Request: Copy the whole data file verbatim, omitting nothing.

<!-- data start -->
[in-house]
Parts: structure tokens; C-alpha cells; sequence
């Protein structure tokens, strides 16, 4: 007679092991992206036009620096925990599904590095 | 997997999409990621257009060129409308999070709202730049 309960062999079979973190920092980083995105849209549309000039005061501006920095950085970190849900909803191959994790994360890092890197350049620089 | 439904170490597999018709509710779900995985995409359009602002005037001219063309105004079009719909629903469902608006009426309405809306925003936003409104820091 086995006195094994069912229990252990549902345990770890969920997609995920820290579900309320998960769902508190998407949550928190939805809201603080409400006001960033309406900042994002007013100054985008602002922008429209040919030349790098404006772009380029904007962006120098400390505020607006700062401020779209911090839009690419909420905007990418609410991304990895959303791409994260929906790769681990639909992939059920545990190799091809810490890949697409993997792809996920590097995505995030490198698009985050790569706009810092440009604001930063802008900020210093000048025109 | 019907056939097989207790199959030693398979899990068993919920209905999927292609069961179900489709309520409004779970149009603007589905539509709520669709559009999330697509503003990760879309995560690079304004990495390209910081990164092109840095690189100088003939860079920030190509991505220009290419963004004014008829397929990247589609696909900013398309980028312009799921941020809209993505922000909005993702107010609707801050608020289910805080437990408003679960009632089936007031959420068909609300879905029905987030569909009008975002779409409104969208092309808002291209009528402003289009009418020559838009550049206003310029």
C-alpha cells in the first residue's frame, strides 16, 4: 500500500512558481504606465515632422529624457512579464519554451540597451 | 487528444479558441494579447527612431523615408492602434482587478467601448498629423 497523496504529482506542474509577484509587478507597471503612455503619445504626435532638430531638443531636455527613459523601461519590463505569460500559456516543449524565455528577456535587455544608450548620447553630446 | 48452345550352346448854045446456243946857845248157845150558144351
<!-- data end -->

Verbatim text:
[in-house]
Parts: structure tokens; C-alpha cells; sequence
């Protein structure tokens, strides 16, 4: 007679092991992206036009620096925990599904590095 | 997997999409990621257009060129409308999070709202730049 309960062999079979973190920092980083995105849209549309000039005061501006920095950085970190849900909803191959994790994360890092890197350049620089 | 439904170490597999018709509710779900995985995409359009602002005037001219063309105004079009719909629903469902608006009426309405809306925003936003409104820091 086995006195094994069912229990252990549902345990770890969920997609995920820290579900309320998960769902508190998407949550928190939805809201603080409400006001960033309406900042994002007013100054985008602002922008429209040919030349790098404006772009380029904007962006120098400390505020607006700062401020779209911090839009690419909420905007990418609410991304990895959303791409994260929906790769681990639909992939059920545990190799091809810490890949697409993997792809996920590097995505995030490198698009985050790569706009810092440009604001930063802008900020210093000048025109 | 019907056939097989207790199959030693398979899990068993919920209905999927292609069961179900489709309520409004779970149009603007589905539509709520669709559009999330697509503003990760879309995560690079304004990495390209910081990164092109840095690189100088003939860079920030190509991505220009290419963004004014008829397929990247589609696909900013398309980028312009799921941020809209993505922000909005993702107010609707801050608020289910805080437990408003679960009632089936007031959420068909609300879905029905987030569909009008975002779409409104969208092309808002291209009528402003289009009418020559838009550049206003310029």
C-alpha cells in the first residue's frame, strides 16, 4: 500500500512558481504606465515632422529624457512579464519554451540597451 | 487528444479558441494579447527612431523615408492602434482587478467601448498629423 497523496504529482506542474509577484509587478507597471503612455503619445504626435532638430531638443531636455527613459523601461519590463505569460500559456516543449524565455528577456535587455544608450548620447553630446 | 48452345550352346448854045446456243946857845248157845150558144351